Relationships can be hard hit by Covid-19, whether partners are living under the same roof 24/7, trying to stay connected long-distance across borders, or something in between. We have bizarre new things to argue about now. Whether or not to spend two hours wiping groceries down with Lysol. Managing space when more than one person is working from home, especially when there are kids and pets in the mix. Who to include in a social bubble. How to pay the rent after job loss. Whether to put off or reorganize big life events like graduations, weddings and funerals. How to celebrate holidays and stay safely connected to extended family and friends.
Many worries and multiple losses to grieve, without roadmaps for coping with uncertainty and rapid change. While facing challenges together can strengthen bonds between partners, prolonged stress can turn the fissures that exist in any relationship into chasms. I have no magic solutions to offer, but here are some simple suggestions to make your relationship more “covid-proof”:
Make time to be fully present to each other. You can spend 24/7 with someone and never actually see them. Create a ritual of connecting for at least 10 undistracted minutes. Be together in relative stillness with minimal conversation. Take notice of this person close to you. Do they seem different at all, tired or worried? Let yourself be seen by them too. This is a powerful practice, that can be done over Zoom if you live apart.
Priorize getting outside every day. Especially if you are living in a high-rise and working from home. Being cooped up indoors leads to irritability and escalates disagreements. Feel the sun on your face. Go for a walk or a run. Smile at the people you pass. Take pictures of nature. Return refreshed.
Create spaces in your togetherness. The immortal words of Khalil Gibran never rang truer. A universe of two can easily become a closed system. Stay connected with individual friends and relatives. Within your living space, create zones for connecting with each other and designated areas for each person to connect with themselves. A chair and a set of headphones will do in a small apartment. Respect each other’s boundaries and individual differences in the need for alone time.
Separate work from home. This is not easily done when one partner is working at the kitchen table but try a keep work from bleeding into home life. If you go out to work, use the commute to let go of your workday as much as possible.
Be mindful of substance use. Line-ups for liquor and marijuana stores have never been longer. Notice if you or you partner are over-using substance to numb out from stress. Are you arguing more as a result? Be willing to have uncomfortable conversations about the impact of substance use on your relationship, and to seek help.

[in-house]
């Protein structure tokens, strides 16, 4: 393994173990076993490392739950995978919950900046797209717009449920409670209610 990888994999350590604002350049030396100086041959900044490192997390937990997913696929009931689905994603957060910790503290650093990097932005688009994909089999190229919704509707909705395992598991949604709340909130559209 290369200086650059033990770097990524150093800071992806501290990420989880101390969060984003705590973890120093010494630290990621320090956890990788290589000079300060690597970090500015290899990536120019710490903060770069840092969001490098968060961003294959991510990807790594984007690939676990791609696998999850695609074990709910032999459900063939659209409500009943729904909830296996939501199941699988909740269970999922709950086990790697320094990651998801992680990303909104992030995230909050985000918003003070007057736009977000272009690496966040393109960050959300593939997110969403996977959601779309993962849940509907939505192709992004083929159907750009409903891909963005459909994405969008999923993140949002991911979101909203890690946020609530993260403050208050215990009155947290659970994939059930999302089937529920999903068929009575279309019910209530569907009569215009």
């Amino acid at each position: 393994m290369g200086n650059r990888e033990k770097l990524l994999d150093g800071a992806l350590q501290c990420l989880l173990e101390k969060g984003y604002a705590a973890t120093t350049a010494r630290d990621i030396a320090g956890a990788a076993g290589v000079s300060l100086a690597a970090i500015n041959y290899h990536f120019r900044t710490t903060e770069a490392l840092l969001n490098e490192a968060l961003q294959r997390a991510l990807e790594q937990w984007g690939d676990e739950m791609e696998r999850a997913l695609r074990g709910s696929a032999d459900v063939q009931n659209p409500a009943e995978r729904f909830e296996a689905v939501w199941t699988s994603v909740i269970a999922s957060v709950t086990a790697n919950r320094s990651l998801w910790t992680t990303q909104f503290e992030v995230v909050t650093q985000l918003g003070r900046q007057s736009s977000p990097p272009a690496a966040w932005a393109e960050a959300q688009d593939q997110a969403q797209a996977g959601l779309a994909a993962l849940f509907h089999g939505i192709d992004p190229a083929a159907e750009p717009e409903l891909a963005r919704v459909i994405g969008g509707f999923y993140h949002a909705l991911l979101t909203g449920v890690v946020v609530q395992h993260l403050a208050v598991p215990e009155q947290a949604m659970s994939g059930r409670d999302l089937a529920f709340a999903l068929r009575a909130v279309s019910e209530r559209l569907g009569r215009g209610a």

Strive for good endings and beginnings to the day. Make the bedroom a sanctuary if you can, free from clutter and electronic distractions. Try not to watch the news before sleep. Take arguments to another room. Remember to say goodnight from afar when living apart.
Recognize and have compassion for symptoms of grief in yourself and your partner(s). The entire planet is grieving right now, and grief has many faces beyond sadness. Waves of irritability, loneliness, numbness, anger, apathy, all are symptoms of grief. Find ways of identifying and expressing these emotions. Support each other and tap into outside sources of help when it feels like too much to bear.
Seek help for depression and anxiety. Symptoms that impair functioning need to be addressed. You can be there for each other, but you cannot fix each other’s mental health.
Keep your dreams alive. Talk about that trip you want to make in the future. Go to Google Earth and explore another country virtually. Watch a foreign film.
Be kind. Simple rituals and acts of kindness can go a long way. Learn your love language and ask for what you need from your partner. Some of us thrive on hugs, others on acts of service or words of appreciation.
Find a shared project. Do something together that you both feel passionate about, such as creating a garden, learning a new skill, volunteering or training a puppy. (Good luck finding a puppy…)
Have the courage to work on or walk away from an unhealthy relationship. Not all partnerships will survive Covid. It may be better for both parties to separate than to cling together unhappily. If pre-existing issues have escalated to the point of unbearable tensions or violence, this may be the time to get out or seek help.
There are many other ways of strengthening intimate relationships during these crazy times. I would love to hear more about what is working for you and your partner.